The studio is run by Guillaume Nicolas, producer/arranger, multi-instrument player, studio and stage musician, leader of For Heaven’s Sake and an expert of American music, also passionate about world-music, notably Oriental and Indian.


Since 2004, he is a faithful friend and collaborator of Kevin Salem, one of America’s greatest musicians (Rolling Stone Magazine’s 1997 "Songwriter of the Year") and producers (Mercury Rev, Emmylou Harris, Rachael Yamagata, Matthew Ryan, Peter Paul & Mary, Shivaree, Mandy Moore, Howe Gelb & Giant Sand, Chocolate Genius, Amal Murkus, Nicolai Dunger, Yo La Tengo, Valerie June, Zee Avi, Citizen Cope, Lenka, Mike Doughty, Dumptruck, Daniel Johnston, Butch Vig, Madder Rose, Danielia Cotton, Chino Moreno/Team Sleep, Rich Robinson, Brian Fallon/Gaslight Anthem, Alice Temple, Tracy Bonham, Ida Jenshus, Southside Johnny, Bad Brains, Esmé Patterson). Guillaume has also worked with some of the greatest artists on the American folk and country music scene, including Neal Casal (Ryan Adams, Chris Robinson/Black Crowes, Lucinda Williams, The Jayhawks, Willie Nelson, Gin Wigmore, Rufus Wainwright, Tift Merritt, James Iha, Shannon McNally, Hazy Malaze, Hard Working Americans, Gospelbeach, Reef, Beachwood Sparks, Sera Cahoone, Johnny Irion, Leeroy Stagger, Minnie Driver, Duncan Sheik, Blackfoot) but also on the rock and heavy scene, particularly with Jim Wilson (Mother Superior, Henry Rollins Band, Daniel Lanois, Lemmy Kilmister/Motorhead, Queens of the Stone Age, Alice Cooper, Meat Loaf, Anthrax, Wayne Kramer/MC5, George Clinton, Iggy Pop, The Sparks, Pearl Aday, Neil Fallon/Clutch, Cedric Bixler Zavala/The Mars Volta, Corey Taylor/Slipknot, Hank Williams 3, Mike Patton/Faith No More, Tom Araya/Slayer, Inger Lorre, Motor Sister). Guillaume also contributes to film. He notably designed the credits and soundtrack of the documentary on the making of “Bernie”, a French cult film directed by Albert Dupontel, with the participation of Terry Gilliam ("Monty Python", "Brazil", "12 Monkeys", "Fear and Loathing in Las Vegas").


With the amazing quality of its sound, Lumiere 13 studio is a must for all warm, soft, intimate and acoustic sound lovers (Folk, Blues, Americana, Jazz, Country, Soul, World), as well as heavy and powerful electric artists (Rock, Heavy, Doom, Stoner, Prog Rock, Psyche) and experimental musicians (Ambiant, Drone, Industrial).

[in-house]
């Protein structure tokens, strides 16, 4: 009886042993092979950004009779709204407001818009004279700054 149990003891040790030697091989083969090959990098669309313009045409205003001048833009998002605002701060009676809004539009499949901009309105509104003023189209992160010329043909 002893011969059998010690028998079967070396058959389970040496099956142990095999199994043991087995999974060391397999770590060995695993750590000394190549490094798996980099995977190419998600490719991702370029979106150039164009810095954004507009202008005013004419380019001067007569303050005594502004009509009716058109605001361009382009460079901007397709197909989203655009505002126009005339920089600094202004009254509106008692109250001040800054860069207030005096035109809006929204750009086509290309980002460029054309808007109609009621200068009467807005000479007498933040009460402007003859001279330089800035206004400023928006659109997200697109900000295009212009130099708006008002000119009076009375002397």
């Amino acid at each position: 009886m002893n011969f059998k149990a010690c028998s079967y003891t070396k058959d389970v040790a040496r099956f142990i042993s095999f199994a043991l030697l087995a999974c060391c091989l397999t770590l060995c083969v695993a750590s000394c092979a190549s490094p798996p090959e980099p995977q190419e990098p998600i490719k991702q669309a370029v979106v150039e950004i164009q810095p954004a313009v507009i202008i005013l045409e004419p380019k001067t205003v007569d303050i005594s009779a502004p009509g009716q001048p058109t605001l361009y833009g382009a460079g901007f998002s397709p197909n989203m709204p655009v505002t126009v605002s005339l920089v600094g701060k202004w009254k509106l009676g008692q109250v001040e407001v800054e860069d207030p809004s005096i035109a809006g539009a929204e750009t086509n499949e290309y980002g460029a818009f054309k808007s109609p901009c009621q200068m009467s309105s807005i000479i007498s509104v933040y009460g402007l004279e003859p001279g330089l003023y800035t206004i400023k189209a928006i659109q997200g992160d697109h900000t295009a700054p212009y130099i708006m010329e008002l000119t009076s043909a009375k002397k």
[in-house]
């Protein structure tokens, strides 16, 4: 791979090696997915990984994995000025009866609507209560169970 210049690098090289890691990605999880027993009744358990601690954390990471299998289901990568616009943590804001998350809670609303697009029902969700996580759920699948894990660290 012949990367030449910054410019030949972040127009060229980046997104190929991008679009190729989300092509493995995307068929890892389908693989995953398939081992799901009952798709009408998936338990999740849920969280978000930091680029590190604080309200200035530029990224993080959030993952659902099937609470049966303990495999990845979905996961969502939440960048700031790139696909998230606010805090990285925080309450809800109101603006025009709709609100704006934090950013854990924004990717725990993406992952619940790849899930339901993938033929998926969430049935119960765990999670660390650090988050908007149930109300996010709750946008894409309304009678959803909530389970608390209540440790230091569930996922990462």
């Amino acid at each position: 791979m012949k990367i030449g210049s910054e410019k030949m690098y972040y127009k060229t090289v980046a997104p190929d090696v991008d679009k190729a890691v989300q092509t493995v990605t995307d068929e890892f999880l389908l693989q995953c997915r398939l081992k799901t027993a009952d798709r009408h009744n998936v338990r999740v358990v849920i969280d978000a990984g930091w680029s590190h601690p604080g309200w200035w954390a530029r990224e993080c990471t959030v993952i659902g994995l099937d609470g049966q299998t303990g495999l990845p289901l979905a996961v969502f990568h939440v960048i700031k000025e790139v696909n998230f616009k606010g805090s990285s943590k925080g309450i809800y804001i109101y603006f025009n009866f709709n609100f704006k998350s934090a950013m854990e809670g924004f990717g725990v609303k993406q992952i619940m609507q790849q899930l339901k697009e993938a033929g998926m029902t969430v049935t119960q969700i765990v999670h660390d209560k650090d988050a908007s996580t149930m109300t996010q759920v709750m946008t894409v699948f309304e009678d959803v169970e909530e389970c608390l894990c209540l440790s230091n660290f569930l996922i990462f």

"Personally", says Guillaume, "I love the traditional oriental music of Nusrat Fateh Ali Khan and the Blues of Robert Johnson as much as the psychedelic scene of the 60s and 70s, the Grateful Dead, as well as Motown and Stax soul music, the creative genius of Prince, the Folk/Americana music of Townes Van Zandt and Mark Lanegan, the heavy metal of Iron Maiden and Metallica, the atmospheric sounds of Tool and Ulver, the progressive universe of Opeth, Stoner music as in Kyuss, but also very pop artists such as Sarah McLachlan and Anneke Van Giersbergen and of course the Rock N’Roll sound of Sun Records, Social Distortion, AC/DC and Elvis Presley.


I’m passionate for music, a fervent lover of a beautiful sound, and fascinated with the idea and the will to give songs the treatment they deserve and need to sound, live, exist and breathe. I consider myself as a sound craftsman. I’m not interested in pure technique as such. I have tremendous respect for the work ethics, intransigence and integrity of someone like Steve Albini (Neurosis, PJ Harvey, Page/Plant). To me, every production is unique and personal. There are no rules, no standards, no conventions. The only rule is emotion, feeling, intensity, truth. I try to bring out the humanity and personality of the artists, the soul of the bands, the beauty of the albums and the depth of the songs. I believe a producer should be at the service of the artist and his songwriting. We should never forget that what makes projects work are the songs themselves.


My personal favourite records are Bruce Springsteen’s "Born to Run" and "Darkness on the Edge of Town", Bob Dylan’s "The Freewheelin" and "Bonde on Blonde", Neil Young’s "Harvest" and "Tonight’s the Night", Tom Waits’ "Mule Variations", the complete "American Recordings" of Johnny Cash, the early Led Zeppelin, Black Sabbath, Pink Floyd and Doors albums, as well as "Appetite for Destruction" by Guns N’Roses, "Exile on Main Street" and "Beggars Banquet" by the Rolling Stones, and the Beatles’ "Revolver" and "Abbey Road".


These are very different records, but they do have in common a much asserted personality, an incredible vibe, a unique sound, deep soul and moreover a human and artistic dimension that affects me a lot. They are intense records made by real songwriters, with outstanding creativity and vision. You can feel the emotion. However, though I confess an incredible passion for the analogue, warm, lively, sensitive and charmingly imperfect productions of the 60s and 70s, I am also highly interested in the surgical and precise work by artists such as Trent Reznor from Nine Inch Nails or Devin Townsend.